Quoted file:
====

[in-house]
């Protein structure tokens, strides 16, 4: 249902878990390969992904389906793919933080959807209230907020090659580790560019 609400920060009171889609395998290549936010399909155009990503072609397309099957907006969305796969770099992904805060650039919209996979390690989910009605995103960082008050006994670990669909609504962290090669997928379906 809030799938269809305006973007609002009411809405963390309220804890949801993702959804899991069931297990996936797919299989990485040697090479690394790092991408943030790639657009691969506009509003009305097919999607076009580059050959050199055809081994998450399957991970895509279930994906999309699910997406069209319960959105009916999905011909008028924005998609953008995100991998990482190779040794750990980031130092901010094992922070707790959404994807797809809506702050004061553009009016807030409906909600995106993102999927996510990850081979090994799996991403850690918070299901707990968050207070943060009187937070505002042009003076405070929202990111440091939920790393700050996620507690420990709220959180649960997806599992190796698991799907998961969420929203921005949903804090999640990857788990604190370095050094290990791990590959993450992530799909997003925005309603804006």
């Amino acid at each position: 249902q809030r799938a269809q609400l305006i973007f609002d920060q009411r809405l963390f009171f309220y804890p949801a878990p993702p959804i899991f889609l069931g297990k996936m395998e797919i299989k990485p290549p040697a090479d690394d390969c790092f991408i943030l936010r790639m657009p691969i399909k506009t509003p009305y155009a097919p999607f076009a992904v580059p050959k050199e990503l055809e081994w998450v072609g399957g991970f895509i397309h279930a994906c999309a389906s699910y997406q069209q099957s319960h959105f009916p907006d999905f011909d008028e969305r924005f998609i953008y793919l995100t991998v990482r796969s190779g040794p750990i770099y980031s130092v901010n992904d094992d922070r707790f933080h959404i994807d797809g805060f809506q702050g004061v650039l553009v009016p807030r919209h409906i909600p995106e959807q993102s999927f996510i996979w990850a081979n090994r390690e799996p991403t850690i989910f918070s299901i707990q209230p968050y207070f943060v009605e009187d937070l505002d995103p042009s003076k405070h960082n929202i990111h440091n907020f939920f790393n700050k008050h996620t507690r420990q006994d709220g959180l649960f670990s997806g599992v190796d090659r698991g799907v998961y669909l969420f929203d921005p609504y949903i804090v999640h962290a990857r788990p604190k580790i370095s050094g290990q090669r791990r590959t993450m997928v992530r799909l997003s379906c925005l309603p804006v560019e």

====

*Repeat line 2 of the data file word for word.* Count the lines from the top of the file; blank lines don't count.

């Protein structure tokens, strides 16, 4: 249902878990390969992904389906793919933080959807209230907020090659580790560019 609400920060009171889609395998290549936010399909155009990503072609397309099957907006969305796969770099992904805060650039919209996979390690989910009605995103960082008050006994670990669909609504962290090669997928379906 809030799938269809305006973007609002009411809405963390309220804890949801993702959804899991069931297990996936797919299989990485040697090479690394790092991408943030790639657009691969506009509003009305097919999607076009580059050959050199055809081994998450399957991970895509279930994906999309699910997406069209319960959105009916999905011909008028924005998609953008995100991998990482190779040794750990980031130092901010094992922070707790959404994807797809809506702050004061553009009016807030409906909600995106993102999927996510990850081979090994799996991403850690918070299901707990968050207070943060009187937070505002042009003076405070929202990111440091939920790393700050996620507690420990709220959180649960997806599992190796698991799907998961969420929203921005949903804090999640990857788990604190370095050094290990791990590959993450992530799909997003925005309603804006």